So, Musk tweets that freedom of speech is the bedrock of democracy. But in this day and age, “speech” is no longer the dominant medium of expressing one’s view. In the digital age, freedom of “speech” is more likely to be the bedrock of misinformation instead. The human mind has been long conditioned to take the written word as more of a Gospel truth compared to hearing them. We question very little of what we read, but it could take up to three different people telling us the same thing before we are convinced it is the “truth”. So when the written medium, though social media platforms, becomes the dominant form of expression of views and opinions, such views and opinions are more susceptible to being accepted.
And we have seen how fake news and misinformation have proliferated our social media platforms. This is largely due to the providers of such platforms not spending enough resources to fact check content that are driving them “eyeballs” revenue. In fact, one could argue it would make more sense for them for such contents to be more sensational and controversial to drive eyeballs instead of establishing the boring truth.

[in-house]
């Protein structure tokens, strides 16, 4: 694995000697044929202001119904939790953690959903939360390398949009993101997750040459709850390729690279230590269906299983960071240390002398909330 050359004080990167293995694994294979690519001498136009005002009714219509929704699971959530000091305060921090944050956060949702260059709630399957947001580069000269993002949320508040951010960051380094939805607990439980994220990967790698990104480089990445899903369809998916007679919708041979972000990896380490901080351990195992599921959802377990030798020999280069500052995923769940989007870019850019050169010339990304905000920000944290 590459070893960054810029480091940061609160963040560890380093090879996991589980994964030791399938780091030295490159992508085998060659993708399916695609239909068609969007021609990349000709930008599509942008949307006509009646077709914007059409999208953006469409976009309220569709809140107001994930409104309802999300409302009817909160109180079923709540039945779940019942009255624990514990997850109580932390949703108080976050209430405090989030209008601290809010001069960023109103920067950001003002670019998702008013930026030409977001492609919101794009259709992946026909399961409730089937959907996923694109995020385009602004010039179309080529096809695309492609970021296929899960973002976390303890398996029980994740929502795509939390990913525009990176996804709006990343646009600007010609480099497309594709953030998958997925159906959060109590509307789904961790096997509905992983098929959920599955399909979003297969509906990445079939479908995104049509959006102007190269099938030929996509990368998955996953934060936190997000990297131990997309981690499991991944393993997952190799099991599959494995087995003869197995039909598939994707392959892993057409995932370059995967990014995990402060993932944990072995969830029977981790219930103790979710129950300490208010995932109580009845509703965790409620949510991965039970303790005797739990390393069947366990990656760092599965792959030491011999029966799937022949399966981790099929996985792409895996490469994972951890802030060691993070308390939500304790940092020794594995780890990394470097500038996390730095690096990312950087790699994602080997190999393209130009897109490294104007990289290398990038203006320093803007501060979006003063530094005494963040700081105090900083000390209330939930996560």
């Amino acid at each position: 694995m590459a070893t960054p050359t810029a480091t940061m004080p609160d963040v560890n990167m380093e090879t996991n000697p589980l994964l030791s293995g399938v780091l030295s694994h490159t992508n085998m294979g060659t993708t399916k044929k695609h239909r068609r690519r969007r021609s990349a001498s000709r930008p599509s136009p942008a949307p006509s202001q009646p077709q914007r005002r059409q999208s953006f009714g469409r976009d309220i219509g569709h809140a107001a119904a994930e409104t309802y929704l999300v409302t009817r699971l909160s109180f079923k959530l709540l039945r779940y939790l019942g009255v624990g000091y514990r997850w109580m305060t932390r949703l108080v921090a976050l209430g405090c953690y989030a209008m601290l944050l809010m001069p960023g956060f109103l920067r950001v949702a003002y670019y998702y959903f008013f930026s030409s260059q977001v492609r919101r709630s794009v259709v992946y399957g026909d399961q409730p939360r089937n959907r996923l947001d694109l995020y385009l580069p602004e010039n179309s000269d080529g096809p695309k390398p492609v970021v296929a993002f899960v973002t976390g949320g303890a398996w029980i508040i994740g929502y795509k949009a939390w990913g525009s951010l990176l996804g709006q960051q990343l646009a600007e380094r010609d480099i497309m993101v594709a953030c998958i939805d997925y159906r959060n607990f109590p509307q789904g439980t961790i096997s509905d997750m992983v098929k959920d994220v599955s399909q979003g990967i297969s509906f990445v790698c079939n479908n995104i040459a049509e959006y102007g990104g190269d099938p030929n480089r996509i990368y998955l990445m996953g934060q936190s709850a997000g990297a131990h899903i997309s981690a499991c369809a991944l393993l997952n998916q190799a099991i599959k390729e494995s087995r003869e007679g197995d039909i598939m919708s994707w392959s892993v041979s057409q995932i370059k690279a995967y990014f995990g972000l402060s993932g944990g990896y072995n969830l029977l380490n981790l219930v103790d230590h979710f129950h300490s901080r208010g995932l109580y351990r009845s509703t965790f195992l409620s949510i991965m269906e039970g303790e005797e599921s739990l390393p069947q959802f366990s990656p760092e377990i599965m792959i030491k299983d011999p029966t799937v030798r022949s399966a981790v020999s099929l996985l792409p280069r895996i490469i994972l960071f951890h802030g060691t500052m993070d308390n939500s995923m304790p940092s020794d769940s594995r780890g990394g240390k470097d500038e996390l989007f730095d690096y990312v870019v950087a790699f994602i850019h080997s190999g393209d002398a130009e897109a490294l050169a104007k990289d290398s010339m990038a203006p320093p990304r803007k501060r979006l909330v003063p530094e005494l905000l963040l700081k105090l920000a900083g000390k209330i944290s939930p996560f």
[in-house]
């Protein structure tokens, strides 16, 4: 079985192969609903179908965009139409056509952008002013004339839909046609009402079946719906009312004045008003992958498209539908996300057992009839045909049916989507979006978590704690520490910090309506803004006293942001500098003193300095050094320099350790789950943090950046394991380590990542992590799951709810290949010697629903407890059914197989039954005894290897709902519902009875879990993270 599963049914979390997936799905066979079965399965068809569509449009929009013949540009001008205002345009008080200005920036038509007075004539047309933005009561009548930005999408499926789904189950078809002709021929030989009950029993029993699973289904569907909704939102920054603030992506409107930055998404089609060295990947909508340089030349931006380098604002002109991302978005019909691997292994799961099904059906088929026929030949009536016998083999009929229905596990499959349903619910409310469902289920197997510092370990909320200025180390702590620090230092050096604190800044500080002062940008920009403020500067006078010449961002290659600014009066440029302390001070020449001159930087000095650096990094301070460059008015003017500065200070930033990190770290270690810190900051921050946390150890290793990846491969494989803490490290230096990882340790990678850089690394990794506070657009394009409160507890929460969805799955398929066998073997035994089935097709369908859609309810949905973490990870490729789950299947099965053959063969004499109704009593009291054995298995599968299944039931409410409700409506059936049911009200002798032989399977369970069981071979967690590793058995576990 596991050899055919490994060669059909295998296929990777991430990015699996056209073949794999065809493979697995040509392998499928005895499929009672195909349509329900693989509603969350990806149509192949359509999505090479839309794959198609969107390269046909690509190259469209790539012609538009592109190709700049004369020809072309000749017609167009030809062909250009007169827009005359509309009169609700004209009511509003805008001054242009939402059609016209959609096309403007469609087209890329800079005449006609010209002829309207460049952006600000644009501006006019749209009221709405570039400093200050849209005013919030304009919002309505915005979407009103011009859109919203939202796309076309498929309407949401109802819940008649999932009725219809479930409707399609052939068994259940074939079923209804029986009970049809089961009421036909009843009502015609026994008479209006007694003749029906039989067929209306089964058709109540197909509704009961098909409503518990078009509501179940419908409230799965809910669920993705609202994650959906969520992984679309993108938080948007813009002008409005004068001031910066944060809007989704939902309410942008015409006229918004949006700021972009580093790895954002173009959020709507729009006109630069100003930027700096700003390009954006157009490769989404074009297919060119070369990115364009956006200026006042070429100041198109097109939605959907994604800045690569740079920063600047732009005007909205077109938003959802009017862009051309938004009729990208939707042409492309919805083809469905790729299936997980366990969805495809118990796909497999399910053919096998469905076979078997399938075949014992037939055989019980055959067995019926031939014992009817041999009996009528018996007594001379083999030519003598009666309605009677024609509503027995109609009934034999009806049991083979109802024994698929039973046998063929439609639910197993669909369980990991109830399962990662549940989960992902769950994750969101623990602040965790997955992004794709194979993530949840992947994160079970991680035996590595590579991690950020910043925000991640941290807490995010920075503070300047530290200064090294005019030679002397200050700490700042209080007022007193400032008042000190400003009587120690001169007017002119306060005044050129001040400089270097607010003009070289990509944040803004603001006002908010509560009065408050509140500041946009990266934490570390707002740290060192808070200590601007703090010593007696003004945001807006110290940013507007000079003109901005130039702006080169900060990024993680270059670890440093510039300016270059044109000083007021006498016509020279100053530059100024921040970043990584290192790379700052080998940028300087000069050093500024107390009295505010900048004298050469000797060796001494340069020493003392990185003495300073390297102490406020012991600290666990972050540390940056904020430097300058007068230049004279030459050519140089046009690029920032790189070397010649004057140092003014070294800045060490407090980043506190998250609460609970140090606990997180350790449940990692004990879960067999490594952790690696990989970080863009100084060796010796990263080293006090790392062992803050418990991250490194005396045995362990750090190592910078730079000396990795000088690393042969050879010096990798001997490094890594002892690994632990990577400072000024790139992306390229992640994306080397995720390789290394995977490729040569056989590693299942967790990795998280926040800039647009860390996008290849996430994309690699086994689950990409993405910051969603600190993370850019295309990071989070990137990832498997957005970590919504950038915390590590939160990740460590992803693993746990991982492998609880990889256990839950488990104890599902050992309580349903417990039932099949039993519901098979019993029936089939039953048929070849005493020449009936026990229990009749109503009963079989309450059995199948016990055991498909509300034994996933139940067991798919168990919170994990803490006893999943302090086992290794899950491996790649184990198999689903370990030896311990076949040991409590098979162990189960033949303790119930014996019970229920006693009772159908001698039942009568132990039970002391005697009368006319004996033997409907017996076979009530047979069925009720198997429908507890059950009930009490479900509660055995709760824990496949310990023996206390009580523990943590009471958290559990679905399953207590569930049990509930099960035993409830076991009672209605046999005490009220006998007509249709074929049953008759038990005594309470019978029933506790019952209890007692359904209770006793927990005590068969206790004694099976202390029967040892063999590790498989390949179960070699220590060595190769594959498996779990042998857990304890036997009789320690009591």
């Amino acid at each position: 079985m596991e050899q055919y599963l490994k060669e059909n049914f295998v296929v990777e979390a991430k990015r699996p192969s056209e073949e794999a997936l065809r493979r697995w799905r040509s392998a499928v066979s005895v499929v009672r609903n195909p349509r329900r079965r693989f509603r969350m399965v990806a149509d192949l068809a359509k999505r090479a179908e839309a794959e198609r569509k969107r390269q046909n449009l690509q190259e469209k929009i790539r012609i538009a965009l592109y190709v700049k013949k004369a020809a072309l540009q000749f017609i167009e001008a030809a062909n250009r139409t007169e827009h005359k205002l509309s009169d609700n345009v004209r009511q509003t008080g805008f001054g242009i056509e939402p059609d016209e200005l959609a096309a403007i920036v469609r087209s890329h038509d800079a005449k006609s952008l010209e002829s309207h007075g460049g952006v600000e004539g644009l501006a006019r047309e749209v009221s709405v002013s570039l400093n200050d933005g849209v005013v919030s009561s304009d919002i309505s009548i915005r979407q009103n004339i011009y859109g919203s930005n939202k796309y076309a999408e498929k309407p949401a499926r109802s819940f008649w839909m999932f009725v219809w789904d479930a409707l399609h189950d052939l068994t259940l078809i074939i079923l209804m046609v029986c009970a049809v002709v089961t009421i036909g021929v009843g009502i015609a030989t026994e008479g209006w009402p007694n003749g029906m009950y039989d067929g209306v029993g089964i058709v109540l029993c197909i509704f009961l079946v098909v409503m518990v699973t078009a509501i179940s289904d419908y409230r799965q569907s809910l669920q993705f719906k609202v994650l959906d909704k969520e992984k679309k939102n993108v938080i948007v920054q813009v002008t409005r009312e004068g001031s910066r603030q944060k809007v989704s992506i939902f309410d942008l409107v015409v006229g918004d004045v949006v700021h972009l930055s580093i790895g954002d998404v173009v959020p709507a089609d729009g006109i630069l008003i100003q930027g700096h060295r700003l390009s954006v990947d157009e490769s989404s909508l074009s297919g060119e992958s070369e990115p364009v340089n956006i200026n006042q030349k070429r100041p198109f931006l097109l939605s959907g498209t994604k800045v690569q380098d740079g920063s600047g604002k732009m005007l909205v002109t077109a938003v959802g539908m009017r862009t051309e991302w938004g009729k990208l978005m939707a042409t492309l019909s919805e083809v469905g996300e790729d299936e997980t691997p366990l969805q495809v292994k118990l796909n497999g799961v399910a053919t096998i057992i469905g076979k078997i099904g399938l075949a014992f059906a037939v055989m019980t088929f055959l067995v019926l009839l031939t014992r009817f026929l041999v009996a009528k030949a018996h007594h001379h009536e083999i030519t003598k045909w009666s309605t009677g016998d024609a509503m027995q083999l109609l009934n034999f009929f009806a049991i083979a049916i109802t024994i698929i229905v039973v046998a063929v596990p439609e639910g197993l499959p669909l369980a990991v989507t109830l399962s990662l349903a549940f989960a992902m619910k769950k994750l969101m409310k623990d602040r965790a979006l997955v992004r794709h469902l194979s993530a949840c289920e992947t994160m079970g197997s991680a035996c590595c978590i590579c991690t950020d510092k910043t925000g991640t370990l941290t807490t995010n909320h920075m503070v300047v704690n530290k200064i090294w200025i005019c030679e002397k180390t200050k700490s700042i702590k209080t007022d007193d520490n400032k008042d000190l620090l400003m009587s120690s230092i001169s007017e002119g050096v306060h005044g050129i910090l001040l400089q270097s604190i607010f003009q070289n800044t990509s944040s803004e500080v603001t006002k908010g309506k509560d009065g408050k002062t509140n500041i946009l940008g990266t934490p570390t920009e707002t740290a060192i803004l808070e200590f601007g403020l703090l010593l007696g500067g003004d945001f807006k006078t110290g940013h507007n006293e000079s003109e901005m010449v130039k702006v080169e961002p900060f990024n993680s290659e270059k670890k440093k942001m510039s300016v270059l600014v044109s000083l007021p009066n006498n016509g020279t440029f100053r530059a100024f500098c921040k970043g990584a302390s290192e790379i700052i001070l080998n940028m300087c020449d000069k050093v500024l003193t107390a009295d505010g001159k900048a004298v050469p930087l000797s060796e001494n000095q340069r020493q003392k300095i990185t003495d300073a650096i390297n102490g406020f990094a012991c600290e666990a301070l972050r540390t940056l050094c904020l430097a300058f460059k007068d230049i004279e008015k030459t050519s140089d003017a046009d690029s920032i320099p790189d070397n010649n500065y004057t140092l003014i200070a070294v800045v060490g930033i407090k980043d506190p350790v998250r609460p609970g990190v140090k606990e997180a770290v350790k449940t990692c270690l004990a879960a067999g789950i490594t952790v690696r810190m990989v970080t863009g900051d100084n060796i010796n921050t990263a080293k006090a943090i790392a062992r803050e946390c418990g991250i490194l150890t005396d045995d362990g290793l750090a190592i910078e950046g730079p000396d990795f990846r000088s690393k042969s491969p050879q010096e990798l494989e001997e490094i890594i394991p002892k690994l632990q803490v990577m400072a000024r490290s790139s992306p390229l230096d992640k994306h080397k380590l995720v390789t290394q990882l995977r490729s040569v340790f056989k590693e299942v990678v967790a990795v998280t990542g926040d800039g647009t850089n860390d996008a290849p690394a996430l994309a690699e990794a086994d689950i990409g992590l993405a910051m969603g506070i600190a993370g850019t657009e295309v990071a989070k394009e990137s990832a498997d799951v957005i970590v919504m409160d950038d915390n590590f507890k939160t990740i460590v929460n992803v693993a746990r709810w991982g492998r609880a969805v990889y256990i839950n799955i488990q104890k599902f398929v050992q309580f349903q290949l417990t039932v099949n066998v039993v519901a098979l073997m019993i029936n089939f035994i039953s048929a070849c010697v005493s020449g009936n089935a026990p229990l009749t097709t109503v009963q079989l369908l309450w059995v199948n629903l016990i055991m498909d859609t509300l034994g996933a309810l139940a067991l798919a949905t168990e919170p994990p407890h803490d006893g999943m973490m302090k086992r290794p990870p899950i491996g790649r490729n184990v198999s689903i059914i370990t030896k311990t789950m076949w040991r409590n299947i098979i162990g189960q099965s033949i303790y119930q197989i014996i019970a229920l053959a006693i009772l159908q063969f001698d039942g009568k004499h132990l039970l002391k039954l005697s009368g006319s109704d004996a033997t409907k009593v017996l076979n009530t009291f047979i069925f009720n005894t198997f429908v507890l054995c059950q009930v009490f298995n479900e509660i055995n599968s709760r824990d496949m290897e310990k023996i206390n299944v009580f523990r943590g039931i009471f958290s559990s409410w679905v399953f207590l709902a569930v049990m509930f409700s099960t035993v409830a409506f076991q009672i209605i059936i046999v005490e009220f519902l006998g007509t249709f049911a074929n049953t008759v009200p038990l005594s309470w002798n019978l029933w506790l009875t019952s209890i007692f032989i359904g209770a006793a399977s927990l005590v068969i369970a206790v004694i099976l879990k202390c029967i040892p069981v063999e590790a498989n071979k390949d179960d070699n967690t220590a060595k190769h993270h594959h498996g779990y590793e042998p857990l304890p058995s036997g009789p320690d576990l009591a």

Hence, such conditions prove ripe for misinformation today. But to rule out this freedom of "speech" would also not be acceptable in less totalitarian regimes. What is our defence then?
Well, how about, caveat lector – let the reader beware. And it's importance should even outweigh that of caveat emptor in this digital age.
We need to start training our minds to be skeptical on the things we read, down to even the “comments” level. And with the steady erosion of journalistic integrity, this should also include content from the traditional news sources. Yes, I'm afraid becoming more cynical is sadly our only defence for now.
But, on the bright side, we can now welcome you into our world; the world of professional sceptics.